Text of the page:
The Partial Recap – the 450s BCE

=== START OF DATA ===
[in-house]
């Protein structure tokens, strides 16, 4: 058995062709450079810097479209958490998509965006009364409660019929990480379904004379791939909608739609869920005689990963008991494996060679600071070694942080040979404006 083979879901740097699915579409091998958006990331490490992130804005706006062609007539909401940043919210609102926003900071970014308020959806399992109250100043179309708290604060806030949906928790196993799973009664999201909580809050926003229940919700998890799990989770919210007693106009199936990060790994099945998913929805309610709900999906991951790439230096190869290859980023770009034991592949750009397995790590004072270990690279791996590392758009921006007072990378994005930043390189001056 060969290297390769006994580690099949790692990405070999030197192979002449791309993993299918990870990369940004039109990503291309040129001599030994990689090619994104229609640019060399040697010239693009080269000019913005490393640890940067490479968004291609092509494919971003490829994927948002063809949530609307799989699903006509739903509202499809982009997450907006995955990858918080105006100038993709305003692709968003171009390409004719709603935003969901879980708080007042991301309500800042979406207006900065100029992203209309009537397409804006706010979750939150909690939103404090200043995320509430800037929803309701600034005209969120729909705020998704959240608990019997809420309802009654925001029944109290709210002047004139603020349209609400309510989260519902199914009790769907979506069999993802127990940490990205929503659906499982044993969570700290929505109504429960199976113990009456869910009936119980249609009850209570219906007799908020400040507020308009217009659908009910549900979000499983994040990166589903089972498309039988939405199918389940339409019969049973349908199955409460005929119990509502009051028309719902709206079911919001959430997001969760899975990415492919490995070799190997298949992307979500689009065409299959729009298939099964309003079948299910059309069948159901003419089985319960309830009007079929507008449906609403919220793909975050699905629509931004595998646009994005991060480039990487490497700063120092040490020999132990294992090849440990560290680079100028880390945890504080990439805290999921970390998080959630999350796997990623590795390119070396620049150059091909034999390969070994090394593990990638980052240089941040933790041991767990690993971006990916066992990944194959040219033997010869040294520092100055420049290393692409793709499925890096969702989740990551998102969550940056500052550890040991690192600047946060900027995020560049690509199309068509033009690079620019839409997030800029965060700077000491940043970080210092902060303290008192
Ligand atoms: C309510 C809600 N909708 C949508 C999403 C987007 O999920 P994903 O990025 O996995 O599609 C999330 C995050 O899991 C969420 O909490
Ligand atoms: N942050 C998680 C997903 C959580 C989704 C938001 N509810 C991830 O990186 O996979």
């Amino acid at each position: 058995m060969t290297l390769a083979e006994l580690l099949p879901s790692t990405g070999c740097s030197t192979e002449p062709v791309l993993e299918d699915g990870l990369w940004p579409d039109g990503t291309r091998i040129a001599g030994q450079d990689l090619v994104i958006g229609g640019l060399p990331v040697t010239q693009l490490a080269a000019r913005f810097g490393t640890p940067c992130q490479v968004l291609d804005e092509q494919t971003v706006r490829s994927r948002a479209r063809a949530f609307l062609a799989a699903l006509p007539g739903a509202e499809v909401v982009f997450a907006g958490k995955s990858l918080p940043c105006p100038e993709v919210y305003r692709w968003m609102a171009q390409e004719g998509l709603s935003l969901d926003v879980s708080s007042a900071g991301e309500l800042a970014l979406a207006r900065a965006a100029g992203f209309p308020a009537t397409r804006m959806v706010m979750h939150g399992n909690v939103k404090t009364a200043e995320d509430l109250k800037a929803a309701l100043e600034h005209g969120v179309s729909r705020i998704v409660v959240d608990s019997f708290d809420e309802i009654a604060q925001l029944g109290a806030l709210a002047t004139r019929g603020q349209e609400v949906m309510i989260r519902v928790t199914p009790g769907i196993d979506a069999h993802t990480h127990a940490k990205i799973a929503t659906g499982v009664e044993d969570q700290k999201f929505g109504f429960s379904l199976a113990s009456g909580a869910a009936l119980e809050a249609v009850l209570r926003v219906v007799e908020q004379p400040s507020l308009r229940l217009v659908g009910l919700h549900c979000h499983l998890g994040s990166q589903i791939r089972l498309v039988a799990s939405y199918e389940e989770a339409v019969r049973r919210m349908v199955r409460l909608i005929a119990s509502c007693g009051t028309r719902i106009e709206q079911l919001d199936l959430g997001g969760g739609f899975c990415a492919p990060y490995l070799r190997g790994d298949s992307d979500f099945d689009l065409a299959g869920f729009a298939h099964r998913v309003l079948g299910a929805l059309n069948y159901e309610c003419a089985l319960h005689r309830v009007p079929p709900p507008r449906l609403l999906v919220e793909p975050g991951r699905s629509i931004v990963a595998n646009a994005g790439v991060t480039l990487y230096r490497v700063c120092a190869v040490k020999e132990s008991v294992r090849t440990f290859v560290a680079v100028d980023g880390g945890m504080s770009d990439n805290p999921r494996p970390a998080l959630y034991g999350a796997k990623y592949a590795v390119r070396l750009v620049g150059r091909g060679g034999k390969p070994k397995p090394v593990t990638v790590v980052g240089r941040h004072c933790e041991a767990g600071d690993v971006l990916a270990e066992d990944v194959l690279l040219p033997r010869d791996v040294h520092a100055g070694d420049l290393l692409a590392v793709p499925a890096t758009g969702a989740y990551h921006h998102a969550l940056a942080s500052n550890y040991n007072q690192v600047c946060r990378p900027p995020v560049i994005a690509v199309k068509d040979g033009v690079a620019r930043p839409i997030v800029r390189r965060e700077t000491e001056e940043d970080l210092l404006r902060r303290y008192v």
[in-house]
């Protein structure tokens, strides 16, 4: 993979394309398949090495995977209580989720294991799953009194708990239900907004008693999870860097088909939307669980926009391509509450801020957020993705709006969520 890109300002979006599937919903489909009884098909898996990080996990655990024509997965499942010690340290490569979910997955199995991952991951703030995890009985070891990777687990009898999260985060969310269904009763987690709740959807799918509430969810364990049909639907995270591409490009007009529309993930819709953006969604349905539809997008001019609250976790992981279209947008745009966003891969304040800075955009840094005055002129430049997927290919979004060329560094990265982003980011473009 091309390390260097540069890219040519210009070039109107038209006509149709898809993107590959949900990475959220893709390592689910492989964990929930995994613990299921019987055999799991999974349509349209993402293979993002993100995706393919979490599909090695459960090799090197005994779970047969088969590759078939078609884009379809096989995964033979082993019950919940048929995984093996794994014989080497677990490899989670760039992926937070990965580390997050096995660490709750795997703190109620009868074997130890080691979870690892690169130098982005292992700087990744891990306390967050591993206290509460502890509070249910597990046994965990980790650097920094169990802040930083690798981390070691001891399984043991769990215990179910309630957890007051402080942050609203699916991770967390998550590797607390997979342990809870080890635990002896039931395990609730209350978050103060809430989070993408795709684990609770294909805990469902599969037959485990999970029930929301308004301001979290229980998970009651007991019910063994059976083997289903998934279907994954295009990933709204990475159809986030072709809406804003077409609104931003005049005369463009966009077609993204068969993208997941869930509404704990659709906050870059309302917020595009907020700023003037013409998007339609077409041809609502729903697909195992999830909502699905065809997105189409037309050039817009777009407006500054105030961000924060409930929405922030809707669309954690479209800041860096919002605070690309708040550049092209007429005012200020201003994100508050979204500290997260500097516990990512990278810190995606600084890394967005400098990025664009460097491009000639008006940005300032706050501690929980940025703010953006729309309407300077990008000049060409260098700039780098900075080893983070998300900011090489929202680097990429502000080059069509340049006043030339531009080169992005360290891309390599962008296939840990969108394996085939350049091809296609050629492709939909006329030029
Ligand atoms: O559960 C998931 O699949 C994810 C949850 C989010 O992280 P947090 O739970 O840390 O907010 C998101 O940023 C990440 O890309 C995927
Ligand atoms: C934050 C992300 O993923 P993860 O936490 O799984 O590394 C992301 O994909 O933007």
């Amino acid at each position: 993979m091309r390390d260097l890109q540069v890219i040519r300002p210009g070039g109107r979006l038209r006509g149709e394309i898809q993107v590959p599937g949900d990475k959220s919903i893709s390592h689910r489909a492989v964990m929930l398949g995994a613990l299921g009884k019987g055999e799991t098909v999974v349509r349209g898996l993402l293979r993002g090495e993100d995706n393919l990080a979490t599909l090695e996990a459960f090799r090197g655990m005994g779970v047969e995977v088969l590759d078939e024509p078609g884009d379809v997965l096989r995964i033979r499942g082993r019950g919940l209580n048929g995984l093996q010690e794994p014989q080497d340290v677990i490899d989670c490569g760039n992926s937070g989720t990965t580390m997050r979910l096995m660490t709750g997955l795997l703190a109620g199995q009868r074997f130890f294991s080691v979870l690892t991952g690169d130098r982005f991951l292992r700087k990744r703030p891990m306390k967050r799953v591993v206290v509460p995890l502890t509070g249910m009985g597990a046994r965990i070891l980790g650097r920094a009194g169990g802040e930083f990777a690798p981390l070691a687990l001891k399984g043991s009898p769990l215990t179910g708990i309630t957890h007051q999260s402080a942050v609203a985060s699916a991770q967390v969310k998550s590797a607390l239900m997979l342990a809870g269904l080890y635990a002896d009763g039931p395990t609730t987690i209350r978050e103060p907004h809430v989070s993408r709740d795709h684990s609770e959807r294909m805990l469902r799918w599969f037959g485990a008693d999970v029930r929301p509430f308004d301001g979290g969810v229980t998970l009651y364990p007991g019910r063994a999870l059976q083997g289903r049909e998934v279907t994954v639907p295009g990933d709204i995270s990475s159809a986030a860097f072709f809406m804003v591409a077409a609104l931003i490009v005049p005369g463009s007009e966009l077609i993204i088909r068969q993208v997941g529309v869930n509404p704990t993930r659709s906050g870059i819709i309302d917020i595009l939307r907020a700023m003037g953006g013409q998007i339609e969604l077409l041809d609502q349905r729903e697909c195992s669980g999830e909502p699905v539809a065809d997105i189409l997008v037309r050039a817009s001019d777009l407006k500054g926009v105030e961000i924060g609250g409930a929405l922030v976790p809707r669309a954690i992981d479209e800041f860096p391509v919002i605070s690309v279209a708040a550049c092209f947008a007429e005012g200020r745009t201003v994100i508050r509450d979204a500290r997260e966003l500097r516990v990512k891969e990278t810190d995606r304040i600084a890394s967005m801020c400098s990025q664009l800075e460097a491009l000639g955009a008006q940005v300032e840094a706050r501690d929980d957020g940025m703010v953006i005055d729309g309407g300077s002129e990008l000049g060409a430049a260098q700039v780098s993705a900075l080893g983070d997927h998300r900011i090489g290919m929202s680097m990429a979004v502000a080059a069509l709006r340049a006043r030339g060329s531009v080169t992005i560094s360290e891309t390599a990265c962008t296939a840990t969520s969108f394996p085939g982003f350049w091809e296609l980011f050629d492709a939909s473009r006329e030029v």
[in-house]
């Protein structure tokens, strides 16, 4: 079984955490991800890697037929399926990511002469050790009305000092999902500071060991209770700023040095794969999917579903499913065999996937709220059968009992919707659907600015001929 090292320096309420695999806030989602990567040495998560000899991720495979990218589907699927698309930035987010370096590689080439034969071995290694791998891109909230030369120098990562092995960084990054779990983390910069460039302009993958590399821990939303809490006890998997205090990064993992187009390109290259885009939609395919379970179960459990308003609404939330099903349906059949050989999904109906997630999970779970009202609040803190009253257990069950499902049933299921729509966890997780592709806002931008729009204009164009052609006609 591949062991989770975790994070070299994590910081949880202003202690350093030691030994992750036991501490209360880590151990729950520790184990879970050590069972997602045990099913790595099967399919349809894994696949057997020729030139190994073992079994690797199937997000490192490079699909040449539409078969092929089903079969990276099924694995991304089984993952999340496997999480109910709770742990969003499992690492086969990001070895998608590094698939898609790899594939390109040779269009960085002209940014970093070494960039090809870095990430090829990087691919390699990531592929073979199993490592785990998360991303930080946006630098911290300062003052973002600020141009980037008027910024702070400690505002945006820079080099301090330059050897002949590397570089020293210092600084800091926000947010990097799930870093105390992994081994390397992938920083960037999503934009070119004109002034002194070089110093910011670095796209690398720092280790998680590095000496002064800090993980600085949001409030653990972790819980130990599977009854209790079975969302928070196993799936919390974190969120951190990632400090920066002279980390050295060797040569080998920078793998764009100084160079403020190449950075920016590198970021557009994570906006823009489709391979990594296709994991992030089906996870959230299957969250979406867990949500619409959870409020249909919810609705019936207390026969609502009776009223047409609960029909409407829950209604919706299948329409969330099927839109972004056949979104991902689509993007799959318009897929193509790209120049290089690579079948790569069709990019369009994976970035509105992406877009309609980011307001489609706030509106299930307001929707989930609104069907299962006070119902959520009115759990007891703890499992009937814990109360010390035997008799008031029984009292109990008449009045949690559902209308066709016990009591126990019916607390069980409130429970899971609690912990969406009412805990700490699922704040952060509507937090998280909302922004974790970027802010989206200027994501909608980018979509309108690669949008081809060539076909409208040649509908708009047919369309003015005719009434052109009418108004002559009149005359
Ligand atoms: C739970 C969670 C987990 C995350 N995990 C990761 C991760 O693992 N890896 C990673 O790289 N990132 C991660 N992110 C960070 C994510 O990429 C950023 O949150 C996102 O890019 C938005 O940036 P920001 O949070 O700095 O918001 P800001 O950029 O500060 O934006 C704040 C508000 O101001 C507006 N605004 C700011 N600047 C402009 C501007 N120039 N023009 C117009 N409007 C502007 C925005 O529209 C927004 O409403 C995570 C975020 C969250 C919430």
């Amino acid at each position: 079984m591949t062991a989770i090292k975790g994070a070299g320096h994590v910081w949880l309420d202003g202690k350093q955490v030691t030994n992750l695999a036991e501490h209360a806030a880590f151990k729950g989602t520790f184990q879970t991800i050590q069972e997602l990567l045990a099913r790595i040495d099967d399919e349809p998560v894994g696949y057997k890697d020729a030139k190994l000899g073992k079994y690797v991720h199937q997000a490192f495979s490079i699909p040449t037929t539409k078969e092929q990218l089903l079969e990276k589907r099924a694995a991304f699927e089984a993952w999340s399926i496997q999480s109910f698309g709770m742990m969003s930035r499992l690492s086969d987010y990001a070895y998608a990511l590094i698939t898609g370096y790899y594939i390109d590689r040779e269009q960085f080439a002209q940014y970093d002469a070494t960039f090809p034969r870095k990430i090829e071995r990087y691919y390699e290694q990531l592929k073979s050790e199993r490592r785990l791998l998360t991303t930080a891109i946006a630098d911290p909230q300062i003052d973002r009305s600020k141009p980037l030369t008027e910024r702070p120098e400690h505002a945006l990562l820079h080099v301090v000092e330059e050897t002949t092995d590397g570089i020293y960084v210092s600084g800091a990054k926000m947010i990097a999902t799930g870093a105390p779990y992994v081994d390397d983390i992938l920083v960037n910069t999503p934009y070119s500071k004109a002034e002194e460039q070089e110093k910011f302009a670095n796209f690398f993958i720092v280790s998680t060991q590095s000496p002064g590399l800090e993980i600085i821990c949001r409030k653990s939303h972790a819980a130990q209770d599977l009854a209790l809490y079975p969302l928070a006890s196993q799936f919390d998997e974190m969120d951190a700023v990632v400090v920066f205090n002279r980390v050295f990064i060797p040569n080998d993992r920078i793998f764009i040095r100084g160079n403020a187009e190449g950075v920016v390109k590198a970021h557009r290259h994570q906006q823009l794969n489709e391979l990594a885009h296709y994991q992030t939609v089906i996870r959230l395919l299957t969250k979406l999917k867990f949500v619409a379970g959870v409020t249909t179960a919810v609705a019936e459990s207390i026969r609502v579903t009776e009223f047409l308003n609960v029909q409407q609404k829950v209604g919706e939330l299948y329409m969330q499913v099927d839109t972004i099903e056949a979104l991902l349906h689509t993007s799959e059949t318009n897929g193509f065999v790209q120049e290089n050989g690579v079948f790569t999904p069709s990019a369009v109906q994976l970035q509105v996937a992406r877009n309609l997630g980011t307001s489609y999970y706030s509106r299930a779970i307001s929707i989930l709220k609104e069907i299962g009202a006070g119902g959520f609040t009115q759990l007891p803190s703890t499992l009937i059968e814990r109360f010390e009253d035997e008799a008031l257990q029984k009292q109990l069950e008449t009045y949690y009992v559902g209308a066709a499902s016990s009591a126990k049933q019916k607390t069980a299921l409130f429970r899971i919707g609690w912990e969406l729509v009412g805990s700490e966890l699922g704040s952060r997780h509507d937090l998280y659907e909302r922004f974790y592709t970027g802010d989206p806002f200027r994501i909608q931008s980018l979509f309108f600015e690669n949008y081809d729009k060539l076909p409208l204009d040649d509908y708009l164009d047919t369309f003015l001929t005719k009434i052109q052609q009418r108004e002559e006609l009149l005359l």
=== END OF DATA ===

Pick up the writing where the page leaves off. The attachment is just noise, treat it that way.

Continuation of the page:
It’s our second episode in The Partial Recap series. This is a short, sharp, scripted overview of all the big events that defined the 450s BCE. If you’re inspired to delve into more details, all the episodes from this decade can be found in our Foundation of Rome series. Let’s jump into the refresher! It’s the Partial Recap of the 450s BCE! The Partial Recap – the 450s BCE A view to the East over the Roman Forum with the Temple of Saturn on the left and the Palatine Hill on the right, showing the Temple of Castor and Pollux, the Arch of Titus, Santa Francesca Romana, and the Colosseum. Detail from the photograph by Nicholas Hartmann, June 1976. Image Source: Wikimedia Commons. Used under license. Transcript Introduction FR – Welcome to the Partial Recap for the 450s BC! PG – I’m Dr G FR – and I’m Dr Rad PG – and this is our highlights edition of the 450s in Rome. We’ll take you through from 459 to 450 in an epitome of our normal episodes. FR – Perfect for those mornings when you don’t want some lengthy rhetoric with your coffee PG – Get ready for a recappuccino. 459 BCE In 459 BCE, the consuls were Lucius Cornelius Maluginensus Uritnus and Quinctus Fabius Vibulanus, an old-hand in his third consulship. Rome is picking up the pieces after the recent invasion. A census is carried out. Rome has 117 319 citizens. Lustral sacrifices are needed to cleanse the city. Livy and Dionysius don’t really agree on the exact course of events. Perhaps Rome is trying to restore its rep after the military humiliation of the previous year? What seems clear from both accounts is that the Volscians and Aequians are up to something and the Romans set off to deal with it. They are particularly keen to help out the Tusculans who are under attack from the Aequains – or is this just a method for the Romans to restore their reputation after the invasion. Under Fabius, the Romans defeat the Aequians decisively. The consuls meet up and target the lands of both the Volscians and the Aequians. Antium, in Volscian territory, is a particular hotspot. It seems like there is a revolt going on in this territory, only recently captured by the Romans. After a messy battle, Antium is retaken and some locals and colonists are publicly scourged and beheaded. Now there’s an example no one will want to follow. Back at home, there is agitation for the law about the laws, but the Prefect of the City, Lucius Lucretius Tricipitinus, says that nothing can take place when consuls are away. The quaestors, Aulus Cornelius & Quintus Servilius, try to pursue Volscius for the charge of committing perjury about Caeso Quinctius being responsible for his brother’s murder – and it seems like they have a genuine case. The tribunes hold them off – after all, the consuls are away, right? Once the consuls return, it’s triumph time! Almost as though the invasion of 460 never happened… 458 BCE In 458 BCE, the consuls were Lucius Minucius Esquilinus Augurinus and Caius Nautius was consul for the second time. Rome is facing war on many fronts, so both of the consuls are need out in the field. Ex-consul, Quinctius Fabius Vibulanus, is made Prefect of the City – probably to keep an eye on the tribunes as well as the enemies of Rome. The exact order of events is different in Livy and Dionysius, but external wars constitute the main events of the year. The Aequians are back in action in spite of making peace the year before. The Aequians feel that they are not violating the deal as they are attacking the Latins – Rome’s allies, not Rome itself. The Romans send an embassy to talk to the Aequian’s leader, Cloelius Gracchus, Quinctius Fabius Vibulanus, Publius Volumnius Amintinus Gallus and Aulus Postumius Albus Regillensis Cloelius tells the distinguished ROmans to talk to the tree, because he ain’t listening And it’s on like Donkey Kong Minucius does not take a bold approach against the Aequian forces, which gives them confidence. Nautius has to be sent for as back-up. The tribunes pull their classic move of trying to prevent the levy of forces, and they almost won, but the Sabines then attack ROman territory, terrifying everyone. Nautius enjoys success against the Sabines, before being summoned by Minucius. However, they are going to need more help. What they need is a silver fox with enough virtus to choke an elephant. They need a dictator and they need Cincinnatus, father of the exiled Caeso. At least, the patricians do – they plebs aren’t thrilled at first. Cincinnatus whips the citizens into action and devises a strategy that wins the day against the Aequians. Cincinnatus demands the city of Corbio and Gracchus is brought to him in chains – YOU talk to the tree, smart-ass! Cincinnatus is now free to rescue the Tusculans. Minunius steps down from the consulship but remains in Cincinnatus’ service – he’s just so amazing! The army is in the best shape ever and all because of him. He is awarded an elaborate gift and a triumph. Because he is Cincinnatus, he is prepared to give up his power now that the external threat has passed…. But only after he finishes the case against his son’s accuser, the tribune Volscius. Between Cincinnatus and the Quaestors Marcus Valerius Volusi Maximus and Titus Quintius Capitolinus Barbatus, Volscius is found guilty and exiled. Cincinnatus can now return to his life as a private citizen on his farm. 457 BCE In 457 BCE, the consuls were Quintus Minucius Esquilinus and Marcus Horatius Pulvilius in his second consulship. In this year, the Sabines become a problem once more, attacking ROman territory. The tribunes are undeterred, demanding the codification of the laws. Give us the law! The consuls want to ignore this issue and conduct the levy. Cincinnatus shames people into enlisting by making appeals to ROman masculinity and pride – if no one fights, the ROmans will lose their empire! The patricians will fight – but will the plebs? An assembly is called, and the consul Horatius openly admits that the patricians will not give up their privileges. He brings out the old patricians to shame the plebeians and again questions their masculinity. The tribune Verginius counters as he can see the crowd is being affected by these theatrics. No one is betraying anyone here – they just want some concessions. Horatius will entertain any reasonable requests, so the tribunes ask for their number to be doubled. Cincinnatus and Claudius are in favour of making this deal – more tribunes means a greater possibility for them to be divided into factions. The tribune election takes place immediately – the plebs know they need to get the money up front now! The levy can now proceed and Minucius is sent to deal with the Sabines, who retreat and allow their lands to be pillaged. Horatius defeats the Aequians and razes Corbio to the ground. 456 BCE In 456 BCE, the consuls were Marcus Valerius Volusi Maxumus Lactuca and Spurius Verginius Tricosus Caeliomontanus. The tribunes for the year were Lucius Icilius and Lucius Alienus. Icilius is keen to meet with consuls, but they are ghosting him. When he tries to force the issue, Icilius’ attendants are driven away by the consuls’ lictors. In retaliation, the tribunes seize one of the lictors and decide to throw him off the Tarpeain Rock. The consuls are distressed, but helpless to fight off the tribunes. Luckily for them, the tribunes decide to release the hapless lictor. Icilius instead pursues a law about the use of public land. This law would mean that land that has been taken by force or fraud would be given over to the populace, the occupiers reimbursed and the rest to be divided up amongst the public The Senate agreed, except for Gaius Claudius, and this law was unusually named after Icilius. 455 BCE In 455 BCE, the consuls were Titus Romilius Rocus Vaticanus and Gaius Veturius Cicurinus. Once again, two of the tribunes were Lucius Icilius and Lucius Alienus. This is a tricky year, as the accounts of Livy and Dionysius diverged. In Livy, the tribunes were all feeling very ashamed as they felt they had not accomplished much – especially with ten of them working for the people. They are pushing hard to get the law about the laws through. Unfortunately for them, the Aequians were on the loose and attacking the Tusculans. No Roman can resist an adorable Tusculan in distress! The consuls were despatched and killed 7000 Aequians in battle. The remainder of the Aequians fled, leaving lots of booty behind for the Romans. The consuls decided to sell the spoils as the treasury needed to be replenished. The army is furious and the tribunes see their opportunity to impeach the consuls once they are out of office. In Dionysius, the consuls decide on war as they need to distract people from the law about the laws. Some of the people are reluctant to enlist, so the consuls start arresting the culprits. The tribunes denounce the consuls, especially as they are arresting people who are appealing to their protection. The tribunes claim that they are able to release people from the levy, and when that didn’t work, they try to physically stop the levy. A fight breaks out between the young patricians and the tribunes and their supporters. The patricians win the day, but the tribunes put out the call for more plebeians to join them, and soon the patricians were outnumbered. The tribunes demand that the consuls join their assembly and they don’t show up, the tribunes head to the senate. They confront the consuls about their behaviour, but the consuls think the tribunes are the problem. The Senate reaches no decision about how to act. The tribunes call a meeting and propose that the plebs secede, but not everyone is ready for this dramatic a step. It doesn’t help that some of the tribunes have been won over the senate! After much discussion, the tribunes decide to fine the consuls. They call an assembly and tell the people that they are going to fight for land allotment and equality before the law. It’s time to get more than just part of the Aventine Hill. The tribunes call on plebs in the audience to come forward and speak about their experiences. The crowd goes wild, but they haven’t seen anything yet. Lucius Siccius Dentatus steps up the rostra. He is an eloquent solider with extensive military experience and too many honours to name. Who deserves land more Siccius? How can someone who has given so much have so little? Everyone goes nuts for Siccius, but Icilius says they need to hear from others. The consuls are desperate to block the tribune’s plans, so they make sure that they stake out the forum early. When people arrive to speak, they make their approval or disapproval known. The tension rises between the tribunes and consuls. When it is time for the vote to take place regarding the law, the patricians disrupt the process and push people off the bridge they need to cross to cast their vote. Needless to say the law does not get passed, largely thanks to the work of three patrician families – the Postumii, the Cloelii and the Sempronii. The tribunes will not take this offence lying down. They decide to go after the patrician families responsible – after all, this is an offence against the gods. The patrician estates are confiscated and dedicated to Ceres – except that their friends buy their estates back for them. At least the tribunes made some money out of the deal! It is at this point that the Tusculans arrive with news of an Aequian attack, and both consuls are sent to the rescue – very unusual, but that is how special the Tusculans are. Although the tribunes object to the levy, the consuls have a secret weapon – an appeal to the gods. They declare that those who sign up for the campaign will please the gods – and you know what will happen to those who don’t. Most people are too scared to refuse. Siccius, always one to do his duty, arrives with his own legion of veterans. When the Romans engage with the Aequains in battle. Limited progress is made because both armies are so evenly matched. Romilius devises a plan for Siccius and his men to try and attack the Aequians from behind whilst the attacks from the front. Siccius knows that this is a suicide mission, but Romilius refuses to back down. No one gets rid of Siccius that easily. He comes up with a cunning plan to find a different path to reach the Aequians. His men capture a local farmer and he informs them that there is just such a path. The Aequains are defeated and Siccius’ men love him more than ever for saving their lives whilst securing a victory. Now it’s time for revenge on Romilius. Siccius and his men destroy all the spoils in the Aequian camp before marching directly to Rome and telling everyone that the consuls forced him to do this. The consuls are in serious trouble – no triumphs for you! 454 BCE In 454 BCE, the consuls were Spurius Tarpeius Montanus and Aulus Terminius or Aternius Varus Fontinalis. Once more, there was quite a lot of difference between Livy and Dionysius. Dionysius is still following the career of the Roman Achilles – Siccius. Lucius Siccius Dentatus, now a tribune, pursued a trial against Romilius for injuring the state. Siccius brought out numerous witnesses about Romilius’ callous attitude to himself and his men. The tears shed by the audience don’t bode well for Romilius. Romilius remained a haughty patrician to the last, claiming that he did what he had to do as commander. Every tribe voted to condemn him and Romilius was fined 10 000 asses. Meanwhile, former tribune and now Aedile of the plebs, Lucius Alienus, prosecuted the other former consul, Veturius, and he was fined 15 000 asses. With this unpleasantness out of the way, once again the law about the laws comes up for discussion. Romilius surprisingly was in support of the codification. Although he was a staunch patrician and had always despised the plebs, his recent trial taught him a valuable lesson. The patricians were not powerful enough to protect him and all those other persecuted patricians (cough cough) like Caeso, so something needed to change. Romilius suggested seeking advice from other states that are running smoothly – like somewhere in Greece! This connection to Greece has been seen as an attempt to associate Rome with the fame of Athens and the law code of Solon. After all, if the Romans wanted to learn about Greek laws, they could have have just headed south. The consuls supported Romilius’ proposal and Siccius praised him for placing the public good first. In tribute to Romilius, Siccius suggested cancelling the fine. All of this information about the fines issued to the ex-consuls seems to be related to the Lex Aternia Tarpeia, which set a maximum penalty on the fines that could be applied for offences involving illegal attempts to gain authority and disrespect. In Livy, the trip to Athens comes up after the tribunes pursue the law about the laws with the new consuls. The tribunes assure the consuls that they are prepared to be reasonable. They suggest that patricians and plebeians should just get together and chat about their priorities and how to devise a law code. They agree, but only if the chat is patricians only – no plebs allowed! The tribunes just want some progress, so they agree. It is after this that the educational foray to Greece is planned. 453 BCE In 453 BCE, the consuls were Publius Curiatus Fistus Trigeminius and Sextus Quinctilius The suffect consul Spurius Furius Medullinus Fusus This was one of the lowest points of the decade. A terrible pestilence broke out and caused a huge amount of suffering and death in all social classes and even the animals. We cannot be sure of the numbers, but it seems that half of the citizen population were wiped out and most of the slaves. One of the consuls was struck down, and tragically, so was his replacement – Spurius Furius. So many people were affected that the fields were neglected and famine ensued, adding to the misery of the Romans. The Aequians considered taking advantage of Rome’s weakness, but they became infected by the pestilence when they tried to attack and had to retreat. 452 BCE In 452 BCE, the consuls were Menenius Agrippa (his praenomen could have been Gaius, Lucius, or Titus) and Publius Sestius The pestilence has passed, but there are still food shortages in Rome and the consuls need to buy corn to address the grain crisis. The delegation that had been sent to Athens to study the laws of Solon return, full of ideas for the Roman law code. The Romans are getting serious about the codification of their laws and start to discuss the best way to proceed. The idea for a decemvirate, a group of ten magistrates, is suggested. These men would take the place of all the normal offices and there would be no right of appeal. This could not take place immediately, as there were already consuls in office who needed to serve their full term. Whilst having a mixture of plebeian and patrician magistrates is discussed, the patricians are quick to squash those dreams – it will be patricians only or nothing. This sends up some red flags for the plebeians, who are only willing to agree to this system if they are assured that the tribunes and land allocation on the Aventine will be protected and restored once the decemvirate is over. A slight hitch is that there are already some consul-designates who have been chosen to serve in 451 – Titus Genucius and Appius Claudius. Appius addresses the senate about the importance of the law code and volunteers to give up his chance to be consul so that the decemvirate can go ahead. What a guy! No wonder he is chosen to serve as decemvir. 451 BCE The first decemvirate begins, and it is a big success. The decemvirs get along remarkably well and they aren’t flaunting their power or status. They produce the Ten Tables, which are approved after consultation with the populace. Confusingly, the laws do not seem to address many issues that have been concerning the plebeians, but they do provide some insight into life in Rome at this time. Whilst everyone is satisfied, there is general agreement that a few more laws are needed and it is decided that the Romans need a second decemvirate. Elections are set, and Appius Claudius campaigns hard. He is determined to hang on to his position, so he starts getting friendly with the plebs and tribunes – even badmouthing the patricians. His colleagues are suspicious of his behaviour but they refrain from calling him out on his behaviour. Appius manages to get re-elected, along with some of his friends. Unusually, some plebeians seem to be chosen as well. What is going on? 450 BCE As soon as he has secured his position, Appius reveals his true self. He becomes cruel and arrogant, and encourages his other decemvirs to aim for tyranny. They start meeting in secret and vow never to give up their power. Each man has his own fasces and is attended by lictors in public. Everyone, patrician and plebeian, is dismayed by their behaviour, but their power is absolute and there seems to be little that anyone can do. The decemvirs add two tables to the law code, making it The Twelve Tables, including a controversial ban on intermarriage between the plebeians and patricians. True to their secret evil plan, the decemvirs remain in office, even though their business is seemingly now complete. As we slide into the 440s, the situation in Rome continues to deteriorate. The decemvirs start using the young patricians to bully the populace. Citizens are scourged with rods, their property can be confiscated and some are even murdered. Conclusion FR – And that was the 450s in Ancient Rome… or was it? PG – Remember, this has just been the highlights from the ancient sources, so if you want to delve into the complexities of the different evidence from this period, check out our narrative episodes. FR – Thanks for joining us for this Partial Recap!